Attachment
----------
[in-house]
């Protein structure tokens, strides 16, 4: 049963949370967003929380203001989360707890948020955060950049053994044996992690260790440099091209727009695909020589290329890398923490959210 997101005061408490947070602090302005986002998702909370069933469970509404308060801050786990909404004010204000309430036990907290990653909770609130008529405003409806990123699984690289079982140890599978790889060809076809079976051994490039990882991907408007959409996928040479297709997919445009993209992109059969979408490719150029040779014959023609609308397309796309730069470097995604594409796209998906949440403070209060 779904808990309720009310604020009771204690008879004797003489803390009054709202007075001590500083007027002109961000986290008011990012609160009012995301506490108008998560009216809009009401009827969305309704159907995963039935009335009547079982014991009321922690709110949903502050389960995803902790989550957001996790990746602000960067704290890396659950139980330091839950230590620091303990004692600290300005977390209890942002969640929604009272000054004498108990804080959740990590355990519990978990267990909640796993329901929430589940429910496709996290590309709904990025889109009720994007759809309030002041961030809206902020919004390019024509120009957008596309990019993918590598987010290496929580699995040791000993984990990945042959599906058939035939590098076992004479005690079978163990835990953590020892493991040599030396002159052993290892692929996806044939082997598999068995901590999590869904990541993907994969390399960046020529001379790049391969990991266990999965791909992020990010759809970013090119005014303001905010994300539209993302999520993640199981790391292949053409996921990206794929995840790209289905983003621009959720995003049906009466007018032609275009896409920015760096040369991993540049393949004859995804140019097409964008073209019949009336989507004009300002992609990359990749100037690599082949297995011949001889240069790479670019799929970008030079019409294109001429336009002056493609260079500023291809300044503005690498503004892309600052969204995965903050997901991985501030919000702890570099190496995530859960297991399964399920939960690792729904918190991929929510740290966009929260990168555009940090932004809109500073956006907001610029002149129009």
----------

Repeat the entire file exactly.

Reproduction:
[in-house]
């Protein structure tokens, strides 16, 4: 049963949370967003929380203001989360707890948020955060950049053994044996992690260790440099091209727009695909020589290329890398923490959210 997101005061408490947070602090302005986002998702909370069933469970509404308060801050786990909404004010204000309430036990907290990653909770609130008529405003409806990123699984690289079982140890599978790889060809076809079976051994490039990882991907408007959409996928040479297709997919445009993209992109059969979408490719150029040779014959023609609308397309796309730069470097995604594409796209998906949440403070209060 779904808990309720009310604020009771204690008879004797003489803390009054709202007075001590500083007027002109961000986290008011990012609160009012995301506490108008998560009216809009009401009827969305309704159907995963039935009335009547079982014991009321922690709110949903502050389960995803902790989550957001996790990746602000960067704290890396659950139980330091839950230590620091303990004692600290300005977390209890942002969640929604009272000054004498108990804080959740990590355990519990978990267990909640796993329901929430589940429910496709996290590309709904990025889109009720994007759809309030002041961030809206902020919004390019024509120009957008596309990019993918590598987010290496929580699995040791000993984990990945042959599906058939035939590098076992004479005690079978163990835990953590020892493991040599030396002159052993290892692929996806044939082997598999068995901590999590869904990541993907994969390399960046020529001379790049391969990991266990999965791909992020990010759809970013090119005014303001905010994300539209993302999520993640199981790391292949053409996921990206794929995840790209289905983003621009959720995003049906009466007018032609275009896409920015760096040369991993540049393949004859995804140019097409964008073209019949009336989507004009300002992609990359990749100037690599082949297995011949001889240069790479670019799929970008030079019409294109001429336009002056493609260079500023291809300044503005690498503004892309600052969204995965903050997901991985501030919000702890570099190496995530859960297991399964399920939960690792729904918190991929929510740290966009929260990168555009940090932004809109500073956006907001610029002149129009």